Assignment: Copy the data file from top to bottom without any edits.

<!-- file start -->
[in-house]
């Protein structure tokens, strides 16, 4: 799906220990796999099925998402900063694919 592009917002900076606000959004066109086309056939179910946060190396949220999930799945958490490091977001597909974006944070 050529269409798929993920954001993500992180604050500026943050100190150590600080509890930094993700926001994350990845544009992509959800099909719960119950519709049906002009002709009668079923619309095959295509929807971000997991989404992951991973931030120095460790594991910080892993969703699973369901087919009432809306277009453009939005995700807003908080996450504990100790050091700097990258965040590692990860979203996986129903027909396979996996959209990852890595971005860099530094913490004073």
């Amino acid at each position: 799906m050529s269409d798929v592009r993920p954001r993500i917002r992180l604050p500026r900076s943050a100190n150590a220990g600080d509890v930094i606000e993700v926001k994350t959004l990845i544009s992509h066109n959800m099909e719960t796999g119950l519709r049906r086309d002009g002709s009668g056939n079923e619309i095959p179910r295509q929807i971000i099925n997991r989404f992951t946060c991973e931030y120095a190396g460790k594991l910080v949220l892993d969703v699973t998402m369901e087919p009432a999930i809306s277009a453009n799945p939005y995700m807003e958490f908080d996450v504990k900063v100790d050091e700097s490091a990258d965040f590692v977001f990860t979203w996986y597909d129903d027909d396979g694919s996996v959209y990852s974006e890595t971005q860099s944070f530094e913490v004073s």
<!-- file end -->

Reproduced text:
[in-house]
């Protein structure tokens, strides 16, 4: 799906220990796999099925998402900063694919 592009917002900076606000959004066109086309056939179910946060190396949220999930799945958490490091977001597909974006944070 050529269409798929993920954001993500992180604050500026943050100190150590600080509890930094993700926001994350990845544009992509959800099909719960119950519709049906002009002709009668079923619309095959295509929807971000997991989404992951991973931030120095460790594991910080892993969703699973369901087919009432809306277009453009939005995700807003908080996450504990100790050091700097990258965040590692990860979203996986129903027909396979996996959209990852890595971005860099530094913490004073």
């Amino acid at each position: 799906m050529s269409d798929v592009r993920p954001r993500i917002r992180l604050p500026r900076s943050a100190n150590a220990g600080d509890v930094i606000e993700v926001k994350t959004l990845i544009s992509h066109n959800m099909e719960t796999g119950l519709r049906r086309d002009g002709s009668g056939n079923e619309i095959p179910r295509q929807i971000i099925n997991r989404f992951t946060c991973e931030y120095a190396g460790k594991l910080v949220l892993d969703v699973t998402m369901e087919p009432a999930i809306s277009a453009n799945p939005y995700m807003e958490f908080d996450v504990k900063v100790d050091e700097s490091a990258d965040f590692v977001f990860t979203w996986y597909d129903d027909d396979g694919s996996v959209y990852s974006e890595t971005q860099s944070f530094e913490v004073s």